Ligature support for PUA glyphs

Hello All. I am looking to add a handful (300+) ligature glyph substitutions to a font we’re working on. They will all contain glyphs from the Private User Area since there are no unicode glyphs that are usable for this purpose. I have added a ‘ccmp’ feature via Glyph’s Font Info window. The following is the definition:
script latn;
sub a uniE151 by uni0061E151;
sub a b by c;
sub a c by uni0061E151;

This exports to off fine. However, when I try to use the font, only the 2nd and 3rd substitution takes place (except in Indesign CS6). However, it is the first substitution form I need, where the glyph is in the PUA. So, is the problem the fact that the I am trying to use the glyph with unicode E151, or is something else in play, here.

The same is observed if i put the above substitutions in the ‘dlig’ feature definition, instead.

I have verified that the uniE151 character is present and that it has unicode value E151.

Many Thanks for your thoughts,
– Steve.

The substitutions can be put together automatically by Glyphs if you name them a_uniE151.

As for the feature not working outside InDesign, how and where do you test the font? Are you aware of this:

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Thanks for the info. I did not know about the magic steps to refresh the font cache – excellent info to have!

I usually test the font in TextEdit and Word Mac since the target is ultimately to have the font function according to plan with MS Word on the Mac, and perhaps Windows. They are installed via Font Book because I know in the end it will have to pass Font Book’s validation process for the end users (a handful of people who need this sort of thing) to be comfortable with it.

In anycase, I tried it in TextEdit and Word, as well as Indesign CS6 and Mellel. The proper substitution takes place in Indesign and Mellel but does not occur in TextEdit and Word. I have selected All in the Word where one determines which Ligature ‘class’ to activate so it ‘Should’ work. But…

I have never run into anything in the documents that say the GSUB can’t function properly if one of the target glyphs are in the PUA, but I’m just a novice at this stuff. So maybe it’s something with the glyph itself? Does it matter if it’s identified as a marking character or simple or … ? I’ll look to see if there’s anything with it that stands out. Sigh… Getting closer, though.

– Steve.

I bet it is a cache problem. Rename your font every time you export, as described in the blogpost.

What do you need the PUA for anyway?

I tried refreshing the cache via the Applescript you pointed me to but it doesn’t change the behavior that I’m observing. Since I didn’t actually create the glyphs I don’t know if there is something funny with those particular glyphs. However, I did make a simple oval glyph and put it into the PUA and, again, it works in Mellel and Indesign, but not MS Word.

The project is for my Sister who works with a college translating ancient sanskrit texts. What she is working on originate in the pre-written age so everything was part of the oral tradition. As such, she needs to capture (as I understand it) the ‘singsong’ characteristics where the pitch or tenor might change which would then alter the underlying meaning.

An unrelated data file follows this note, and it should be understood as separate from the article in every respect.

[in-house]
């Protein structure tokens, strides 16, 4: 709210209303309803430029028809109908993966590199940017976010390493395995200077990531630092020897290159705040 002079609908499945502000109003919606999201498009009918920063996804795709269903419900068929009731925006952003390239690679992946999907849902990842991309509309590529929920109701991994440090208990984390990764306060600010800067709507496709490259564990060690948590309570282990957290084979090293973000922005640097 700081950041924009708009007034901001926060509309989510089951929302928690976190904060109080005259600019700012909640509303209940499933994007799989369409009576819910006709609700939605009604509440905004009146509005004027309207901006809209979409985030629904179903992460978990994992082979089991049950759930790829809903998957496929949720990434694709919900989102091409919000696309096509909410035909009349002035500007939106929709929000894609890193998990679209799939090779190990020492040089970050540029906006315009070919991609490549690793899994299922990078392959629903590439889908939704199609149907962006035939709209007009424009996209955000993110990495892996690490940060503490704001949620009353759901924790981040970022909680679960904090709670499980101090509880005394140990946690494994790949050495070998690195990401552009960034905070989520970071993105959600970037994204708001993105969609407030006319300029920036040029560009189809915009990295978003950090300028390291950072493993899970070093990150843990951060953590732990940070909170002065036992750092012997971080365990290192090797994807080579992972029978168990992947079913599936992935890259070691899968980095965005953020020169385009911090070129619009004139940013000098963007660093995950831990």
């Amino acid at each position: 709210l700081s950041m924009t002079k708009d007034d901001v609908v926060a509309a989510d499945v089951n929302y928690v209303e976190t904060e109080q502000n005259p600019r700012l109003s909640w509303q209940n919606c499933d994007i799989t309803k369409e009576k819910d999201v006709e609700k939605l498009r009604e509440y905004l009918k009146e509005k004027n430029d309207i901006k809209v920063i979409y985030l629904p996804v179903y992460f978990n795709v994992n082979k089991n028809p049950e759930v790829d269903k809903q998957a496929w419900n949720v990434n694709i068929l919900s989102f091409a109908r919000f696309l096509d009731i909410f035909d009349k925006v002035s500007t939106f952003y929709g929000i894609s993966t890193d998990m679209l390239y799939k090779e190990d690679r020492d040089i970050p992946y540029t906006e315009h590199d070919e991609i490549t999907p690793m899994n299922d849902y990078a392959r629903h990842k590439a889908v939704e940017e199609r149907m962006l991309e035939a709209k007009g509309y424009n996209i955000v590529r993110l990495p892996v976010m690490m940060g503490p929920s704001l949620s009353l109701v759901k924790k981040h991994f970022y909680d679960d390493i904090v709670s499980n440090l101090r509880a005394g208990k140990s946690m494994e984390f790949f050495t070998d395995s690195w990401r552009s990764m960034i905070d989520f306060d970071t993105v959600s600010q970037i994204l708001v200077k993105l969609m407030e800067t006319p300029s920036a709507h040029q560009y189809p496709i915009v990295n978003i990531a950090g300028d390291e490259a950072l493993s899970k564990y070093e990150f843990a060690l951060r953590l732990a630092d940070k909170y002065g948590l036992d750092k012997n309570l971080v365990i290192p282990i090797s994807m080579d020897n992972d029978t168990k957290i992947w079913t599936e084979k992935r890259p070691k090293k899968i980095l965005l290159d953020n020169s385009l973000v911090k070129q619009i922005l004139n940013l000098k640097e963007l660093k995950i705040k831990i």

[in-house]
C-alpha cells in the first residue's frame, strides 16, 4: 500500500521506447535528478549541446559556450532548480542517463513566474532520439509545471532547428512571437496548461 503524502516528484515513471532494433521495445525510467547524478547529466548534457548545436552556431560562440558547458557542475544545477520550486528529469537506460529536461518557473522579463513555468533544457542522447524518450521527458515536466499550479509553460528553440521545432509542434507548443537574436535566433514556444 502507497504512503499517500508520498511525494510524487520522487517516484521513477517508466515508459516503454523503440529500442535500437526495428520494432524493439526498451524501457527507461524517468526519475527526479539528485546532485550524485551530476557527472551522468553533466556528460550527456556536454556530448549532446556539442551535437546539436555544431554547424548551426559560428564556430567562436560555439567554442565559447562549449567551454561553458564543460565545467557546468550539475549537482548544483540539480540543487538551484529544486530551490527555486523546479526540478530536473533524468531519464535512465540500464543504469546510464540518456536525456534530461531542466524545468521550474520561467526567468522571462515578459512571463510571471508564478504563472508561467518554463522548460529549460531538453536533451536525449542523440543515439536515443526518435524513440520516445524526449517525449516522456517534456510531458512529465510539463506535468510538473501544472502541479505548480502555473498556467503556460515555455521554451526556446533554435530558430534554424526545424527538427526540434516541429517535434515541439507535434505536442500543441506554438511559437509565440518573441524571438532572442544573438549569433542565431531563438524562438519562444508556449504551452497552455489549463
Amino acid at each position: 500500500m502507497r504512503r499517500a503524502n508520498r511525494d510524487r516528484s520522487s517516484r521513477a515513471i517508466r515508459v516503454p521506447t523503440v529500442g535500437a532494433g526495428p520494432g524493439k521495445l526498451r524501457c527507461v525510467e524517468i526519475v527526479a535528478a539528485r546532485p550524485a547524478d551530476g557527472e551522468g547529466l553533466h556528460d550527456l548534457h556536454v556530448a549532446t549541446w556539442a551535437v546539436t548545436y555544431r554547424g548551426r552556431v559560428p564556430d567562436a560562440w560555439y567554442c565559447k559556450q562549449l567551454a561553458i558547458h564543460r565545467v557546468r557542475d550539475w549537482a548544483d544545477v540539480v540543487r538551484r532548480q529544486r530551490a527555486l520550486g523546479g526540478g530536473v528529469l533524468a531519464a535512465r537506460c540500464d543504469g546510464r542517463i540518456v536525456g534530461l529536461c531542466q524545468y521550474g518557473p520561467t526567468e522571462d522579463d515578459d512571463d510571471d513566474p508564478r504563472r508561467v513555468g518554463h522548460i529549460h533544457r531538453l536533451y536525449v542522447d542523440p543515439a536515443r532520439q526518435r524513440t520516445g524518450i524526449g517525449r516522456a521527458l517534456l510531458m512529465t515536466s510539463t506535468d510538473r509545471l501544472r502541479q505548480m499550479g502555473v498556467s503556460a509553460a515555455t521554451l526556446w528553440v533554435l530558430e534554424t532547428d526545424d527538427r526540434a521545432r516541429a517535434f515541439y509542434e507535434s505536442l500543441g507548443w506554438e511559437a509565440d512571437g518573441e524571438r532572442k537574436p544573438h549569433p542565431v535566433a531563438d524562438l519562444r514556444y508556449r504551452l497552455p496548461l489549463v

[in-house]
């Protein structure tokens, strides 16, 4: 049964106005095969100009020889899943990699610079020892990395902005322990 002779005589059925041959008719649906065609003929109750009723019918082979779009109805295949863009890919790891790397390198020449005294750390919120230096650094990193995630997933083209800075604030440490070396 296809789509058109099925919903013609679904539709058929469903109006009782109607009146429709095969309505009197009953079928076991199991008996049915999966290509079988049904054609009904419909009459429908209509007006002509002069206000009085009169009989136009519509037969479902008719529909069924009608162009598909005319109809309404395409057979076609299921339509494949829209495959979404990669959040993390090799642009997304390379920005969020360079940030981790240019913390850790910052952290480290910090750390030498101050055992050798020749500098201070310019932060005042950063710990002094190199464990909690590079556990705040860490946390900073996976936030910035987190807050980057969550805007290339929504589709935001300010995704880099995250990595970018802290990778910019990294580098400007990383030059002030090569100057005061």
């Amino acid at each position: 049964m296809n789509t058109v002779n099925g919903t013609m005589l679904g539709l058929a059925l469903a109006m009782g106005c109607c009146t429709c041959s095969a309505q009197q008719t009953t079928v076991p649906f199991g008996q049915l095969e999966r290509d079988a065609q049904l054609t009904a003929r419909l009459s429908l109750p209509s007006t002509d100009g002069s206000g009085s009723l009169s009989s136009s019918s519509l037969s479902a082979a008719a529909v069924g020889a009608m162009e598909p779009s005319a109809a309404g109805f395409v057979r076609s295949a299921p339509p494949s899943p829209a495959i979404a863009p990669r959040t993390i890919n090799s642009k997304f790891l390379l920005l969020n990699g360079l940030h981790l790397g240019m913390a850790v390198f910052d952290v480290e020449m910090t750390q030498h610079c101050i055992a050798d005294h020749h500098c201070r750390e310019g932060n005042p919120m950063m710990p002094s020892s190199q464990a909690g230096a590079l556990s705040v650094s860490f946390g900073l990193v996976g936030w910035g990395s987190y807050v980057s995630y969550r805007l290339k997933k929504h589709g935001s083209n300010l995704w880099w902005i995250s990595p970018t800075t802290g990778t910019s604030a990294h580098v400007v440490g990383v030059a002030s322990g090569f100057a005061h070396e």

The attempt is to rely on OpenTypes ligature-type substitutions to simplify the keying in of these glyphs since she is creating the keyboard layout to match this font. The hope was the user could type the letter ‘a’ and then the glyph with unicode E151 (which is a ‘1’ in the same location as a macron might be) and have the substitution occur. However, in writing this I realize that there is no need to have the E151 glyph as we could use anything for the second character since it would not be seen since it is always substituted out. So we would just need to use glyphs that would ‘never’ be juxtaposed.

I just tried this and it works if I use
sub a uni0279 by uni0061E151;

It makes the correct substitution in MSWord as we would like (oddly, it makes the substitution even if Ligatures is turned off). This is a reasonable work around, I believe. Not ideal, but suitable for a first go-'round. The question, however, remains: Is there something about the glyph residing in the PUA that makes the OpenType substitution fail? I can find nothing saying this is so, but this is all pretty new territory for me.

Many thanks for your continued support!
– Steve.

Just as an after-thought, I modified the Arial font, added a PUA glyph and tried the substitution in there, to no avail. It is beginning to seem like a GSUB/PUA issue, though I can’t imagine why…

The OpenType support in Word is quite new and might not work as expected.

You might ask the question on There are people there that should know something about it.

Hi George. I guess I’m not entirely surprised that MSWord is having a difficulty with it, but I find it rather peculiar that TextEdit is having problems (Pages, too). Anyway, I did put a msg. up on Typophile and nothing definitive has come back yet. In the meantime, we have a work around and will be able to go forward with this until things get straightened out with PUA integration.

What I still do not understand is why you would use the Latin a for a Sanskrit substitution. This should be solved in the keyboard layout.

From a linguistic standpoint, I can’t really say why they would be doing this. Suffice it to say, though, that the unicode standard does not fulfill their need at this point otherwise they would be using what was available. I believe they have been party to several proposals to the standards committee but for now they’ve got to rely on their own efforts. Maybe someday things will change, but that is usually slow coming.